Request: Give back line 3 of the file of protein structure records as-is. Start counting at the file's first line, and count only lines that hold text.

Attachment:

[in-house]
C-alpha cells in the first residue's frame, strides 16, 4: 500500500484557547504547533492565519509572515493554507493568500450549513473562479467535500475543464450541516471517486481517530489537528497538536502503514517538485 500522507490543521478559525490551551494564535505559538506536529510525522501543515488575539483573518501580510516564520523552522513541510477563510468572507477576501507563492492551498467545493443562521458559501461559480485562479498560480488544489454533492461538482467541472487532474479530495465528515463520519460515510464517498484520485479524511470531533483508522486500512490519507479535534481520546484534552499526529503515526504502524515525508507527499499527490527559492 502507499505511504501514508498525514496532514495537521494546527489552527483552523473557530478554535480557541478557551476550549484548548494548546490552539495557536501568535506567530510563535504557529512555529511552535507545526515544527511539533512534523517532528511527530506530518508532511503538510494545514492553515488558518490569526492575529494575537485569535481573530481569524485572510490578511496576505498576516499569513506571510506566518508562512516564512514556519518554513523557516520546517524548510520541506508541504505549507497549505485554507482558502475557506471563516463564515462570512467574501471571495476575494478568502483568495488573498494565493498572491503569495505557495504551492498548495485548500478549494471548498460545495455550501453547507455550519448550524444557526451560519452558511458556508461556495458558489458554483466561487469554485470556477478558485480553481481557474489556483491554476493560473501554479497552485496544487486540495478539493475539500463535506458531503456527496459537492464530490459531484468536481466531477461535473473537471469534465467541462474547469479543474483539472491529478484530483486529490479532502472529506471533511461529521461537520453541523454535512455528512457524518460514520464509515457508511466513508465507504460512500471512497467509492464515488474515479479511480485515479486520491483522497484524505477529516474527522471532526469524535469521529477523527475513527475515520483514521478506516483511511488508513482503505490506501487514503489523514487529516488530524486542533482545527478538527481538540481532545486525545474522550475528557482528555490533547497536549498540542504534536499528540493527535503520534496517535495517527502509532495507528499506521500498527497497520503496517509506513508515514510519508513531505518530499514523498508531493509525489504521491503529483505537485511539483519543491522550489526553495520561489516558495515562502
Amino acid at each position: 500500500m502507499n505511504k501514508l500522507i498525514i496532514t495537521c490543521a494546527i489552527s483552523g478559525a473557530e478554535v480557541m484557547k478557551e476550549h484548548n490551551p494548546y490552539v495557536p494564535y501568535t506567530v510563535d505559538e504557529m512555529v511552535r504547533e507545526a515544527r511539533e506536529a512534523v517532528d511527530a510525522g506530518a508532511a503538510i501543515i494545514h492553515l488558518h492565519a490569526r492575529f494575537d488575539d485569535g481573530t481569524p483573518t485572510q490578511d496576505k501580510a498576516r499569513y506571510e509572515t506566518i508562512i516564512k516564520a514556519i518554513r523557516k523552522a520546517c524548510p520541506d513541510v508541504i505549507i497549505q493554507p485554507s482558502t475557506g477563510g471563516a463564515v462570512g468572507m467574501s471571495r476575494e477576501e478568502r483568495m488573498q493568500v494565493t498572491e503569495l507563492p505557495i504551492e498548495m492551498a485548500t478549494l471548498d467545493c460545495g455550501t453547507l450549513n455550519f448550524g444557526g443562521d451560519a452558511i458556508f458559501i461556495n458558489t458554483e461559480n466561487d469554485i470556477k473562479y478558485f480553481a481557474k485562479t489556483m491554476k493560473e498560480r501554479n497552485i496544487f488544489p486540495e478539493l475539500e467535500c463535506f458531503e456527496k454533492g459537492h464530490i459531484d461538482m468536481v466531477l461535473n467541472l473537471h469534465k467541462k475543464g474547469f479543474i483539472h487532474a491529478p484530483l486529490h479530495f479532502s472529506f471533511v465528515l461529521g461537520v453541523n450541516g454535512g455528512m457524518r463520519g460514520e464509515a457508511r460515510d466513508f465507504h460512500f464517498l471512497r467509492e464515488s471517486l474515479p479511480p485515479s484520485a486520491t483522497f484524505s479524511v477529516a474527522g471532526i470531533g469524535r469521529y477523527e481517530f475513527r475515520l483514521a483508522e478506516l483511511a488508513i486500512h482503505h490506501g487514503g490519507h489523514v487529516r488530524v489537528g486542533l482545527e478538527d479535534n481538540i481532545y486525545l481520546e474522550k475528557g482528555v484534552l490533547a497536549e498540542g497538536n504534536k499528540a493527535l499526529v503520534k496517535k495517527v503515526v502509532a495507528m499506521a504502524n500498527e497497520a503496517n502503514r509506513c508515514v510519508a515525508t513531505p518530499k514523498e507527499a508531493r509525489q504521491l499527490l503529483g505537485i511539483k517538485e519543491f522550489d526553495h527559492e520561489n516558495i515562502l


Amino acid at each position: 500500500m502507499n505511504k501514508l500522507i498525514i496532514t495537521c490543521a494546527i489552527s483552523g478559525a473557530e478554535v480557541m484557547k478557551e476550549h484548548n490551551p494548546y490552539v495557536p494564535y501568535t506567530v510563535d505559538e504557529m512555529v511552535r504547533e507545526a515544527r511539533e506536529a512534523v517532528d511527530a510525522g506530518a508532511a503538510i501543515i494545514h492553515l488558518h492565519a490569526r492575529f494575537d488575539d485569535g481573530t481569524p483573518t485572510q490578511d496576505k501580510a498576516r499569513y506571510e509572515t506566518i508562512i516564512k516564520a514556519i518554513r523557516k523552522a520546517c524548510p520541506d513541510v508541504i505549507i497549505q493554507p485554507s482558502t475557506g477563510g471563516a463564515v462570512g468572507m467574501s471571495r476575494e477576501e478568502r483568495m488573498q493568500v494565493t498572491e503569495l507563492p505557495i504551492e498548495m492551498a485548500t478549494l471548498d467545493c460545495g455550501t453547507l450549513n455550519f448550524g444557526g443562521d451560519a452558511i458556508f458559501i461556495n458558489t458554483e461559480n466561487d469554485i470556477k473562479y478558485f480553481a481557474k485562479t489556483m491554476k493560473e498560480r501554479n497552485i496544487f488544489p486540495e478539493l475539500e467535500c463535506f458531503e456527496k454533492g459537492h464530490i459531484d461538482m468536481v466531477l461535473n467541472l473537471h469534465k467541462k475543464g474547469f479543474i483539472h487532474a491529478p484530483l486529490h479530495f479532502s472529506f471533511v465528515l461529521g461537520v453541523n450541516g454535512g455528512m457524518r463520519g460514520e464509515a457508511r460515510d466513508f465507504h460512500f464517498l471512497r467509492e464515488s471517486l474515479p479511480p485515479s484520485a486520491t483522497f484524505s479524511v477529516a474527522g471532526i470531533g469524535r469521529y477523527e481517530f475513527r475515520l483514521a483508522e478506516l483511511a488508513i486500512h482503505h490506501g487514503g490519507h489523514v487529516r488530524v489537528g486542533l482545527e478538527d479535534n481538540i481532545y486525545l481520546e474522550k475528557g482528555v484534552l490533547a497536549e498540542g497538536n504534536k499528540a493527535l499526529v503520534k496517535k495517527v503515526v502509532a495507528m499506521a504502524n500498527e497497520a503496517n502503514r509506513c508515514v510519508a515525508t513531505p518530499k514523498e507527499a508531493r509525489q504521491l499527490l503529483g505537485i511539483k517538485e519543491f522550489d526553495h527559492e520561489n516558495i515562502l